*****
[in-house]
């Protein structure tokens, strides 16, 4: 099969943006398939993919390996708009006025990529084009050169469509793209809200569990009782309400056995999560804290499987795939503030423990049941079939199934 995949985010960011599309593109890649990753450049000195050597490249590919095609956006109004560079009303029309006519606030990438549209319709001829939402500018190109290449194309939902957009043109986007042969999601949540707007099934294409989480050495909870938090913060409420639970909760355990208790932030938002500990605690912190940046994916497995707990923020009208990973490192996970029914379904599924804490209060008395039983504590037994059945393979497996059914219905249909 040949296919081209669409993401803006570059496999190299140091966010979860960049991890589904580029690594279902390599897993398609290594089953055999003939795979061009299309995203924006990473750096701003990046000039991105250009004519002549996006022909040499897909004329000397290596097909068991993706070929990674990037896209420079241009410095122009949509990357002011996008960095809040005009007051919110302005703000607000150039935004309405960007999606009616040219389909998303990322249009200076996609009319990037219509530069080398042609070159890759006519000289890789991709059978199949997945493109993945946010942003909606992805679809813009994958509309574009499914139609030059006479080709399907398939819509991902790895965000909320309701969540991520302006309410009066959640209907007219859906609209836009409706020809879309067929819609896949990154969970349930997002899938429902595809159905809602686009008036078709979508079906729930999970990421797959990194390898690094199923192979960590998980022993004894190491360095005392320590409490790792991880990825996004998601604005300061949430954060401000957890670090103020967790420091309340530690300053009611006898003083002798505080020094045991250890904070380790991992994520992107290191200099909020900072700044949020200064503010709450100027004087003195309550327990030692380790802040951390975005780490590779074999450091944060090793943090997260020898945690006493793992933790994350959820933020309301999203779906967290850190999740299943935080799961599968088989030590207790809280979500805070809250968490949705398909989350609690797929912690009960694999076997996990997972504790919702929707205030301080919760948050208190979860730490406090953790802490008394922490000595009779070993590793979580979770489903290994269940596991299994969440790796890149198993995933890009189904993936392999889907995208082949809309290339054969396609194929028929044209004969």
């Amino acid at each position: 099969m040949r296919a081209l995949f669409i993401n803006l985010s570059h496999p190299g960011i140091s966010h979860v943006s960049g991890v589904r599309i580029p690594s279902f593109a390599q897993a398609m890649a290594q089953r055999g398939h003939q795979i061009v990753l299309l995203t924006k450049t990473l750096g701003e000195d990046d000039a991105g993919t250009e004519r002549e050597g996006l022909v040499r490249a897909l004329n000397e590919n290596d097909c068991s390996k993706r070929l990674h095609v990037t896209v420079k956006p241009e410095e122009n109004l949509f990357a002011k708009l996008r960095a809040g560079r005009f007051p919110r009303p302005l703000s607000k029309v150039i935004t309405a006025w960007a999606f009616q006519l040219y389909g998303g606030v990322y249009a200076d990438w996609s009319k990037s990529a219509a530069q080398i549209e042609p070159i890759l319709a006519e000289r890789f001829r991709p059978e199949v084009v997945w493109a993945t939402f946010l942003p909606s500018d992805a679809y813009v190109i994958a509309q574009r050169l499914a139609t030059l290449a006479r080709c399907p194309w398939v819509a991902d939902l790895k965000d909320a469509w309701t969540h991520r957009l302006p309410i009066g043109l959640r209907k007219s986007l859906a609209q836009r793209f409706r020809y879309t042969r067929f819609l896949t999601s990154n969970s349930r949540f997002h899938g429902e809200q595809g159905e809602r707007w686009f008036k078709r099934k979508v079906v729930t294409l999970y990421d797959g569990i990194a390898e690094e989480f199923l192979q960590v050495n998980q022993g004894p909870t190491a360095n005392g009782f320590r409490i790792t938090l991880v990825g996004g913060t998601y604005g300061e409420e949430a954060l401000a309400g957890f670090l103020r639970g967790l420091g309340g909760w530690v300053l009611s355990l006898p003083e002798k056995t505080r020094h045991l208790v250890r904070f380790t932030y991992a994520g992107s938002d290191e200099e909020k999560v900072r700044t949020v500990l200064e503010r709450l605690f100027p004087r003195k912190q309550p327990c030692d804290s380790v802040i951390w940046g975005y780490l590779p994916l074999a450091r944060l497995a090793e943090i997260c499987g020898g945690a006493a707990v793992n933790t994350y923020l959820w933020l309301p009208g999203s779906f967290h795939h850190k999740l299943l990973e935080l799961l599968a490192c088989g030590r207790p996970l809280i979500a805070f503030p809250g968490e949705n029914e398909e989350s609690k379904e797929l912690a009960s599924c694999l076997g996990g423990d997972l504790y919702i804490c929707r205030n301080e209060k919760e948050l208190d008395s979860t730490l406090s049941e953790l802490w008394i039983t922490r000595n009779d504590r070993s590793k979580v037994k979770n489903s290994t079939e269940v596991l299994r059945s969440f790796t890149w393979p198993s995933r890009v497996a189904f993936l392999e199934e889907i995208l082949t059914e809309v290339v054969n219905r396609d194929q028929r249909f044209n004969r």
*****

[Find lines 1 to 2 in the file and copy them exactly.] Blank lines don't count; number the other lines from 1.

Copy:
[in-house]
């Protein structure tokens, strides 16, 4: 099969943006398939993919390996708009006025990529084009050169469509793209809200569990009782309400056995999560804290499987795939503030423990049941079939199934 995949985010960011599309593109890649990753450049000195050597490249590919095609956006109004560079009303029309006519606030990438549209319709001829939402500018190109290449194309939902957009043109986007042969999601949540707007099934294409989480050495909870938090913060409420639970909760355990208790932030938002500990605690912190940046994916497995707990923020009208990973490192996970029914379904599924804490209060008395039983504590037994059945393979497996059914219905249909 040949296919081209669409993401803006570059496999190299140091966010979860960049991890589904580029690594279902390599897993398609290594089953055999003939795979061009299309995203924006990473750096701003990046000039991105250009004519002549996006022909040499897909004329000397290596097909068991993706070929990674990037896209420079241009410095122009949509990357002011996008960095809040005009007051919110302005703000607000150039935004309405960007999606009616040219389909998303990322249009200076996609009319990037219509530069080398042609070159890759006519000289890789991709059978199949997945493109993945946010942003909606992805679809813009994958509309574009499914139609030059006479080709399907398939819509991902790895965000909320309701969540991520302006309410009066959640209907007219859906609209836009409706020809879309067929819609896949990154969970349930997002899938429902595809159905809602686009008036078709979508079906729930999970990421797959990194390898690094199923192979960590998980022993004894190491360095005392320590409490790792991880990825996004998601604005300061949430954060401000957890670090103020967790420091309340530690300053009611006898003083002798505080020094045991250890904070380790991992994520992107290191200099909020900072700044949020200064503010709450100027004087003195309550327990030692380790802040951390975005780490590779074999450091944060090793943090997260020898945690006493793992933790994350959820933020309301999203779906967290850190999740299943935080799961599968088989030590207790809280979500805070809250968490949705398909989350609690797929912690009960694999076997996990997972504790919702929707205030301080919760948050208190979860730490406090953790802490008394922490000595009779070993590793979580979770489903290994269940596991299994969440790796890149198993995933890009189904993936392999889907995208082949809309290339054969396609194929028929044209004969």